Tag: preschool

Considering Curriculum

Since we finished up the alphabet last month, I haven’t prepared any lessons for Gwendolyn.  I’m on vacation, man!  I originally thought we’d continue through the Summer just to be consistent, but it ended up being a lot of work for me preparing stuff each week, marking pages in our stack of books and printing out oodles of resources.

It’s been good for the kids to explore their world, and I find it much less stressful when they learn through their natural environment.  I’m one of those people who loves the idea of unschooling, but I fear that I’ll miss something if we don’t do something “educational.”  I even need to plan the fun stuff!  So sitting back and letting the kids do their thing has been freeing.  It’s amazing to see what they come up with and how well they can [sometimes] cooperate in their pretend play and made-up games.  Getting a stack of books at the library that weren’t researched or intended for a specific theme has been fun!

Since Gwen is a voracious book-lover and has been sounding out some words, I did finally take a suggestion from 1+1+1=1 to label our house.  I may add some of our own words, but for now I just used the ones that came in the download and the kiddos helped me figure out where to put them.  It’s kinda funny seeing words all around – like the floor, stairs, lamp and so forth.  I’m hoping this will be just one more step in word association and learning how to spell.

Since I don’t want to procrastinate forever and be scrambling at the last minte, I have been considering options for the next school year.  Gwen won’t be five until November, so she’s still technically Pre-K but some of her skills are more advanced; I’m thinking a mix of the two levels with more of a focus on K-level activities will suit her best.  I find it easiest just to include Josiah in our activities and won’t worry as much about planning something specific for him.  Since I already a bunch of younger resources I can always pull out something else.

Here is my current list of considerations:

Raising Rock StarsRaising Rock Stars Kindergarten – Having already become familiar with and taken advantage of many of 1+1+1=1’s resources, I’m considering taking the next step with the Kindergarten resources.  There’s also a preschool section, which may be too easy for Gwen, but perhaps I’ll combine them.  The lessons and concepts are very comprehensive and of course I love the Biblical basis.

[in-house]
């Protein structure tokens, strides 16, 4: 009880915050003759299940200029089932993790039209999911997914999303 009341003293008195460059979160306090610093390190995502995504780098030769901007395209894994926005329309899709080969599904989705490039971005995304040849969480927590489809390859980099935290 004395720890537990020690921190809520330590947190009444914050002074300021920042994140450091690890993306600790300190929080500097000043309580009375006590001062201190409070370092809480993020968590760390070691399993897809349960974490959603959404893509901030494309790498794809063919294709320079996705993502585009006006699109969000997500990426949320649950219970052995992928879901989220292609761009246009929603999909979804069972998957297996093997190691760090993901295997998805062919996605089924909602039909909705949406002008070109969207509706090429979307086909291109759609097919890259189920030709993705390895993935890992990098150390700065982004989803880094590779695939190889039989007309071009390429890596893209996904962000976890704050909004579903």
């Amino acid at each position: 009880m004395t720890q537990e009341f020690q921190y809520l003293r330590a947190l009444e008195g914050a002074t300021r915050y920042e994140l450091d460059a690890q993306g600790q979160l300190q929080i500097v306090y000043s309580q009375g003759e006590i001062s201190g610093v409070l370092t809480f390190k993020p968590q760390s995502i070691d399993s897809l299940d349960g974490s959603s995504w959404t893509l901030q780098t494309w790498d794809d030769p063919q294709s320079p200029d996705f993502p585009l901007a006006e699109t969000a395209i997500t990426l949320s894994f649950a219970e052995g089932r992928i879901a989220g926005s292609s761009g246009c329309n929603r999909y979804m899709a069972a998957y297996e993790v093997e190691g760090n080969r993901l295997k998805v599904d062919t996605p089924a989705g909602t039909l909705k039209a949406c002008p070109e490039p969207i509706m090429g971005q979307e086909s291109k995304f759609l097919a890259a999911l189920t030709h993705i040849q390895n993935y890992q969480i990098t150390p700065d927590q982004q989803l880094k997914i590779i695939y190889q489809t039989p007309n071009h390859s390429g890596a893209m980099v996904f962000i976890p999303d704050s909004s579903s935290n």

Brightly Beaming Resources – When I created our outline last year I was inspired by their preparatory curriculum.  The next steps would be their additional curriculums, including Letter of the Week, Sound of the Week, Science of the Week and Country of the Week

ABC Jesus Loves Me

ABC Jesus Loves Me’s 5-year curriculum – One of the biggest contributors to my lessons last year was ABC Jesus Loves Me’s 3-year curriculum.  I used many of their suggestions and stuck to the weekly Bible story outline, which was a huge deciding factor for me. 

Lesson Pathways – A newfound resource, you can customize a curriculum with various “pathways” for each student based on their content.

Depending on what I choose, I may not need to supplement with too many additional resources, but I have a bin full of books from which to choose.  For Christmas we got Step Into the Bible – 100 Bible Stories for Family Devotions by Ruth Graham, and it may be fun to do this with the kiddos, or at least on those days when Daddy is home. 
I have a whole bunch of little Carson-Dellosa Publishing HomeWorkbooks, including Preschool Skills, Letters – Uppercase and Lowercase, Alphabet Sounds & Pictures. I also have some Brighter Child workbooks and a bunch of Let’s Grow Smart workbooks.

One of the books from which I used pages every week was the Big Preschool Workbook. I put most of the pages in page protectors so Gwen could use dry erase markers and she really enjoyed those. The same company puts out smaller workbooks and I have a few of their preschool editions.

Another one of my weekly favorites was Getting Your Preschooler Ready to Read and Ready for Math. I have their Phonics and Math books for ages 4+ and will most likely be putting those to good use.

My mom is always buying educational resources for the kiddos, and she has been the main contributor to our stash of workbooks. Having homeschooled us for a number of years and teaching junior high and high school, she knows what she’s doing and I’ll take any advice I can get! A while back she gave me a dry-erase book for Gwen, but I tucked it away since the suggested age group is 5+. Write, Slide & Learn Phonics looks like it will be a great resource for learning to read, and since it’s completely dry-erase, I’m sure Gwen will love it.

Little by little we’ve touched on other countries on the globe and explored multi-cultural holidays and traditions, and I think My First Magnetic Atlas will be a fun resource for the kiddos. I got it for super-cheap at a local store and couldn’t resist.

The unschooler in me would love to scrap the idea of curriculum altogether, but I feel safe having some sort of structure.  What are your thoughts on a structured vs. unstructured homeschool environment?  Do you have a favorite preschool or Kindergarten curriculum?


Preschool: Z is for Zebra

I can’t believe it… we’ve finally reached the end of the alphabet!  When you’re singing the alphabet song it doesn’t seem that long, but when you’re teaching one letter a week – with review weeks every now and then – it takes forever.

Granted, in comparison to a traditional school schedule, we’ve finished early.  But we’re not a traditional school and – technically – Gwen is pre-pre-K.  So I’m trying not to worry about it, but I am wondering what to do next time around.  Any ideas for an advanced preschooler who’s not quite ready for K-level stuff?